I’m always curious about how recruiters find my name because some of the jobs are obviously so far off from my skill set, I wonder if they’re reading my LinkedIn profile correctly. At the moment I am not looking for work; however, if I were, I would make an effort to do so, I would make certain that recruiters are reaching out to me for the right reasons. Below are some thoughts that might be useful to you.
What Type of Communicator Are You?
A large percentage of the technical writing community today is working in the information technology business, cranking out unbelievable amounts of system, user, marketing, and programmer documentation. I do practically none of those. On the other hand, while I do some marketing work, I would not be the first person I would choose for an attention-getting sales and marketing copywriter. I’m in a hazy middle ground…somewhere. Nevertheless, were I looking for work, I would be certain to call out my key specialties, content expertise, and customer types.
These are really your primary outputs or products: reports, online help systems, certification documents, proposals, classroom scripts, white papers, and so forth. If your comfort zone is with the type(s) of work you do, then you would want to call out these specialties. Within each of those specialties is a cluster of “magic words” connected to them, which are often related to…
It’s one thing to write a white paper for an aerospace company, something else to write one for Big Pharma, IT, or some other industry. If you’re hunting for additional work in your current field. You might, for example, highlight the programs you’ve supported, the types of pharmacology you have written about, or the types of programming environments you’ve supported. Employers like to know that you speak their language.
Another important aspect of your professional profile is your customer base–not just the types of organizations you work for, but the audiences of the products they want you to produce. In a way, technical communicators serve as “translators,” striving to ensure that content from one particular source is shared with its intended audience in the form and voice they want. For example, many of the products I write and edit in the aerospace industry translate among the corporate, engineering, and government communities. These customers (and their audiences) expect their content to be clear and useful to the reader. Since what I write about is, indeed, rocket science, the clearer it can be explained, the better. Throw in the ability to explain the benefits of a technology (the “so what?” part of any technical organization’s communication outputs), the more useful you can be for things like proposals.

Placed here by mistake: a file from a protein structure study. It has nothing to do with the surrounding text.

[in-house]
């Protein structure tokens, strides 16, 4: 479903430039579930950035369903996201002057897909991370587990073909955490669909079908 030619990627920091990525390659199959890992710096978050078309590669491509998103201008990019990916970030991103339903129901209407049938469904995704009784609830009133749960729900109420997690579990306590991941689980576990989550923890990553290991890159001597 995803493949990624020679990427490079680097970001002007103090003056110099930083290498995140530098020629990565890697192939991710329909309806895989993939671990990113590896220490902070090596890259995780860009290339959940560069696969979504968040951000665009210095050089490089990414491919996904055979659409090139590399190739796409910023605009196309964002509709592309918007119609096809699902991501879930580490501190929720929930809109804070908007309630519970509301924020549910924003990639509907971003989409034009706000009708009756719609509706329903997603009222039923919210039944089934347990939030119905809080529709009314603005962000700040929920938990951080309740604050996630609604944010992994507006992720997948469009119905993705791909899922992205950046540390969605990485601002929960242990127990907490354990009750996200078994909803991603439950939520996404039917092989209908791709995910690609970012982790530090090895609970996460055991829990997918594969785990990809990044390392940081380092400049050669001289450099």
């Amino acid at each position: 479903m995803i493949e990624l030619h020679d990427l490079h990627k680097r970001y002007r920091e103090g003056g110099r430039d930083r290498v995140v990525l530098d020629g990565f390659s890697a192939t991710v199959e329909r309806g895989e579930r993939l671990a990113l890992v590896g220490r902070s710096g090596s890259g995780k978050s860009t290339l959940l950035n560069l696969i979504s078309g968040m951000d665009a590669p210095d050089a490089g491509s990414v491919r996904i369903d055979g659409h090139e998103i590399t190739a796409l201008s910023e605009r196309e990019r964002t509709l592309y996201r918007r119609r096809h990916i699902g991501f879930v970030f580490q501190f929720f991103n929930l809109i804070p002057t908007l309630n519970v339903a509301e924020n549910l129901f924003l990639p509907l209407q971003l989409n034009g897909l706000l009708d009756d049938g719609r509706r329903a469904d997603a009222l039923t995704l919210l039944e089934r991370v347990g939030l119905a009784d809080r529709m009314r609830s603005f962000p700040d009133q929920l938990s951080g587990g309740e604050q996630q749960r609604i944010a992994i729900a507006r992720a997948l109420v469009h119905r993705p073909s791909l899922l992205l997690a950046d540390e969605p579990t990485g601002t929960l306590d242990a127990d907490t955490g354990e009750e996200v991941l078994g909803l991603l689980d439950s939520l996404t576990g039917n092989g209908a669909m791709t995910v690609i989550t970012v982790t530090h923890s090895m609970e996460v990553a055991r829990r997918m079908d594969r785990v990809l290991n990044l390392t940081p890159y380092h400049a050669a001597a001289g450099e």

Another critical aspect of knowing your customers is knowing how to work in their working environment–large, medium, or small. Large organizations often have complex structures, larger teams, and sometimes multiple review layers; small organizations can be a lot more freewheeling and expect their employees or contractors to be able to get going on their own without a lot of guidance. For example, being a “self-starter” would be more useful at a small organization while being a “team player” would be more valued in a larger organization. Corporate culture can affect your work as well. A large company like Google still tries to provide a looser, small-company culture. Again, it comes back to speaking your audience’s preferred “language.”
The better you can identify your preferred work–the outputs, the content, and the customers–the better you can add the necessary keywords to make certain that recruiters are finding the perfect job for their–and your–needs!